Gameunculus is always sure of himself, so he chose Ranked, of course. And… what happened? The opponent crapped his pants and surrendered before the fight. Later we’ll realize that such situation is a rather common one… Next try, and we’re finally able to make our team! That’s how it looks like.

First of all, take a look at Rules Of Combat. If they’re standard, let out a sigh of relief, you have nothing special to do. But if they’re not, you might have a headache building your deck without range attackers, or without neutral monsters, or without buffs or debuffs from summoners, or any other bullsh-er… specific conditions.

Then, pay attention to the mana cap. If it’s 17, and you’ve already added 6 monsters which require 32 mana in total, the fight won’t start. You can see available splinters to the right of mana cap. If all the splinters are highlighted, then you’re free to choose any of them. If only a few of them are, for example, Fire, Water, Earth, then you can’t use Life, Death and Dragon.

First you choose a Summoner of a particular Splinter, and he can summon monsters either of this Splinter or neutral ones. Pick up a melee guy with huge health and/or toughness for the front row, he’ll be your tank. When he dies, the second monster in a row will take his position, and so on. Remember, that range attackers can’t deal damage from the front row, so keep them far from it.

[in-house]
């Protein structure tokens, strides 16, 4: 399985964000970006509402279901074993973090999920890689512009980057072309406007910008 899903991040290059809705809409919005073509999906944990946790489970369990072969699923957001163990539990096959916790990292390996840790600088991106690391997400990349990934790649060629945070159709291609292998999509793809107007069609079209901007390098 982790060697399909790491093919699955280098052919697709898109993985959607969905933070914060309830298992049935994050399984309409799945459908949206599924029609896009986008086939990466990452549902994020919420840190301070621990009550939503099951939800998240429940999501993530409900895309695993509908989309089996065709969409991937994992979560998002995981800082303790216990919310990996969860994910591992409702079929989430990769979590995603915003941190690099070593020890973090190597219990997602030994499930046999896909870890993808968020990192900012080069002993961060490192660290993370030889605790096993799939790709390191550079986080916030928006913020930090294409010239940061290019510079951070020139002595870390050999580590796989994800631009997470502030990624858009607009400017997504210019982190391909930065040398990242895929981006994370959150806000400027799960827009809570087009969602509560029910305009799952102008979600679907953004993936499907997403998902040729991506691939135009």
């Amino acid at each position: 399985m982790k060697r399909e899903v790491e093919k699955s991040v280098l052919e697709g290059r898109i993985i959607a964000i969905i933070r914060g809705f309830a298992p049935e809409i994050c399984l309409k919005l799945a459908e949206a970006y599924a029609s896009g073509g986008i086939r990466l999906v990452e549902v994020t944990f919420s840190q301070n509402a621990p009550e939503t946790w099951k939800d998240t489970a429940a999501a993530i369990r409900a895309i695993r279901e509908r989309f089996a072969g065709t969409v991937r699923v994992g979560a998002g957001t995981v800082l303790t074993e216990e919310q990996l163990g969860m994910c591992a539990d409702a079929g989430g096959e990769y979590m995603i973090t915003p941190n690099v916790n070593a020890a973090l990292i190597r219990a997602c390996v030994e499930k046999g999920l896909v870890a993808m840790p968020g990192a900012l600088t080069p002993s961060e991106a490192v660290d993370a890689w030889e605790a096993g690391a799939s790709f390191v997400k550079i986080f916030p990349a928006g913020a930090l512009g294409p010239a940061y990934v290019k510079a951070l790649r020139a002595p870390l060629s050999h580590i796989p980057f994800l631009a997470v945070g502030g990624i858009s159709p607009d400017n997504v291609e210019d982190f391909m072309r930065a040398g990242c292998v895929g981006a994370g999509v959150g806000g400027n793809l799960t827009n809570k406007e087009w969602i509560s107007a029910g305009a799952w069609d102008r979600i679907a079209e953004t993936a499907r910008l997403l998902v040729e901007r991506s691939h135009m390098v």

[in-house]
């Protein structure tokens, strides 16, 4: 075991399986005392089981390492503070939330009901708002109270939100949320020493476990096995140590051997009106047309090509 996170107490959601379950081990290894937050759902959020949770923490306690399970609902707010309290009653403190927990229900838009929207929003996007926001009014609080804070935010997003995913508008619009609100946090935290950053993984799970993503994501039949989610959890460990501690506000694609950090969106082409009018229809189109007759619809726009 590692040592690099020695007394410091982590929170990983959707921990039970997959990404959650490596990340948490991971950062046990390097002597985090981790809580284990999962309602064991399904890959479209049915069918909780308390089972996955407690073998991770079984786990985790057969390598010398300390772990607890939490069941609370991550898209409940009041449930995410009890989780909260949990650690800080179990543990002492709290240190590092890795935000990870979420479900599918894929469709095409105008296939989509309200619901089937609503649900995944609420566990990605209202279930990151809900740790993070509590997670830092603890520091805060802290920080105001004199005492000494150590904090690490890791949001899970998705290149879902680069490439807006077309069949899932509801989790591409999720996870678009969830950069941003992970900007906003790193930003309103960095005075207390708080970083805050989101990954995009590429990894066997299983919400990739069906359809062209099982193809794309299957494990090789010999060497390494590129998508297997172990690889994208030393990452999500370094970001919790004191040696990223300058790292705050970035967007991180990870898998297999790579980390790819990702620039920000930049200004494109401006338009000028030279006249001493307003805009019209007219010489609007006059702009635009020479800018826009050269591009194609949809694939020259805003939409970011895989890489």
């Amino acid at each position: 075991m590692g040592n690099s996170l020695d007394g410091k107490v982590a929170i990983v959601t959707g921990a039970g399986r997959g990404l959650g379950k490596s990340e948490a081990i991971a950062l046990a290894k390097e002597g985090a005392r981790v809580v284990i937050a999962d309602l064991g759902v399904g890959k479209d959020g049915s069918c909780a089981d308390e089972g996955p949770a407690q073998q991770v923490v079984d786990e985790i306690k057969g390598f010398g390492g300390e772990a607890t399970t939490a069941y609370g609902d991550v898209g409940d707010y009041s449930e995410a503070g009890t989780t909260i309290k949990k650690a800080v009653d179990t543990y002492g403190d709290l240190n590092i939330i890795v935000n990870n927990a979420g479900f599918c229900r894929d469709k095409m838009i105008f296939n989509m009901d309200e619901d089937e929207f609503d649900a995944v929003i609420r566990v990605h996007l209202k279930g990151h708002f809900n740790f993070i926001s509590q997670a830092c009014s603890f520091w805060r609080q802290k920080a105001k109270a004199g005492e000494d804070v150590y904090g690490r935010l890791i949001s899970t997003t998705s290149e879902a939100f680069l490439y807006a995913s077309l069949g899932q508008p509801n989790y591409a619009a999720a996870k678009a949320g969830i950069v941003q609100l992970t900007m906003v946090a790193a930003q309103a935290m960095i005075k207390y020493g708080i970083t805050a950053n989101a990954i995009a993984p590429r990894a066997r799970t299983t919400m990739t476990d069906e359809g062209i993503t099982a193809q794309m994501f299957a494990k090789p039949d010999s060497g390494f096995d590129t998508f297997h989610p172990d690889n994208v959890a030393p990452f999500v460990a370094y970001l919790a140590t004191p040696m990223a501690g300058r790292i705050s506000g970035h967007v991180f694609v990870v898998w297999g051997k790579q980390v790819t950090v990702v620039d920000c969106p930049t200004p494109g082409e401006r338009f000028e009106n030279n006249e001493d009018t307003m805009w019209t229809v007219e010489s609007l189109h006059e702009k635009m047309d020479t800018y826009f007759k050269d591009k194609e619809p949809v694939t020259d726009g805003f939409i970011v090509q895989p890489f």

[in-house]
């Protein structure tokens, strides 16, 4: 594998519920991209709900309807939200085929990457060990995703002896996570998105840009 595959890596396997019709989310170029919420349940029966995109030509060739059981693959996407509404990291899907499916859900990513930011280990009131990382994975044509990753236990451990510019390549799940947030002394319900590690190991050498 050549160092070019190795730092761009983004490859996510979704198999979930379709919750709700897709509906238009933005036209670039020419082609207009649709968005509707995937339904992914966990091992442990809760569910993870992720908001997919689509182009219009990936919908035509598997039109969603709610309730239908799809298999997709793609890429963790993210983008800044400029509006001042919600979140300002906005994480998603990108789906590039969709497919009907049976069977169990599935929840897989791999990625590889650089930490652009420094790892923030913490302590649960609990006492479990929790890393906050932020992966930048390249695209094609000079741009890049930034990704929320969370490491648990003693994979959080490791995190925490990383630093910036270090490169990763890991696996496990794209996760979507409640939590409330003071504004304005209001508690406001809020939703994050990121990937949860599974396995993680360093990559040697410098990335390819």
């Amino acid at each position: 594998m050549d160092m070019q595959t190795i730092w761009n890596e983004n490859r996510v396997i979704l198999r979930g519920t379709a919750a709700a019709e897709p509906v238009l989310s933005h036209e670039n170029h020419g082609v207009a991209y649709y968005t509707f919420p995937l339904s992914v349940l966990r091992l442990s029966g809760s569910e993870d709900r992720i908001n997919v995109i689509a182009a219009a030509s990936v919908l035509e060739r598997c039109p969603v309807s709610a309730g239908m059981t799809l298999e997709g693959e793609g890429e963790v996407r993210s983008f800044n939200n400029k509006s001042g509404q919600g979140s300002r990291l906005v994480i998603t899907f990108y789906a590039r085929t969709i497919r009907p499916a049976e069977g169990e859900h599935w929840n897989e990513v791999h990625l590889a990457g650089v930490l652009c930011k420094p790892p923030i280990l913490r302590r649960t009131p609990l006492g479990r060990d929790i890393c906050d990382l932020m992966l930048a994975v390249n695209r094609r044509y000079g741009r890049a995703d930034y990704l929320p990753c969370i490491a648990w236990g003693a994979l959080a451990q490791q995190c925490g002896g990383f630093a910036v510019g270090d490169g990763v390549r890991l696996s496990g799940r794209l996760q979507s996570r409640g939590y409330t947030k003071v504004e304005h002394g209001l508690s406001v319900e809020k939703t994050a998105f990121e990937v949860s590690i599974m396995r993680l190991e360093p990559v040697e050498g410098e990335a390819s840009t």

After the fight starts, you won’t be able to affect it, the monsters can carry on without you. And you can even skip to results at once, but watching animated combats is fun, especially for the first dozen of them.


Quests are a cool way of getting additional cards without paying a cent. Quests usually look like these: “Rising Dead – win 5 ranked battles with the Death Splinter”. After you win 5 ranked battles with the Death Splinter, you’ll be able to claim your reward – a random Steem Monsters’ card.

You can take another quest in 24 hours after you started the previous one. And you can change a quest if you’re struggling or don’t like it, but only once.


When you win a Ranked battle, your rating increases depending on your opponents rating: if it’s lower than yours, you won’t get many points, but if it’s higher, you’ll get a lot. There are six Leagues in Steem Monsters: Novice, Bronze, Silver, Gold, Diamond and Champion, and each League except for Novice is divided into 3 Tiers. You leave Novice League and start at Bronze III when you earn your rating reaches 100. To get to Silver III you’ll need 1000, and so on, the rates go up while travelling to the top.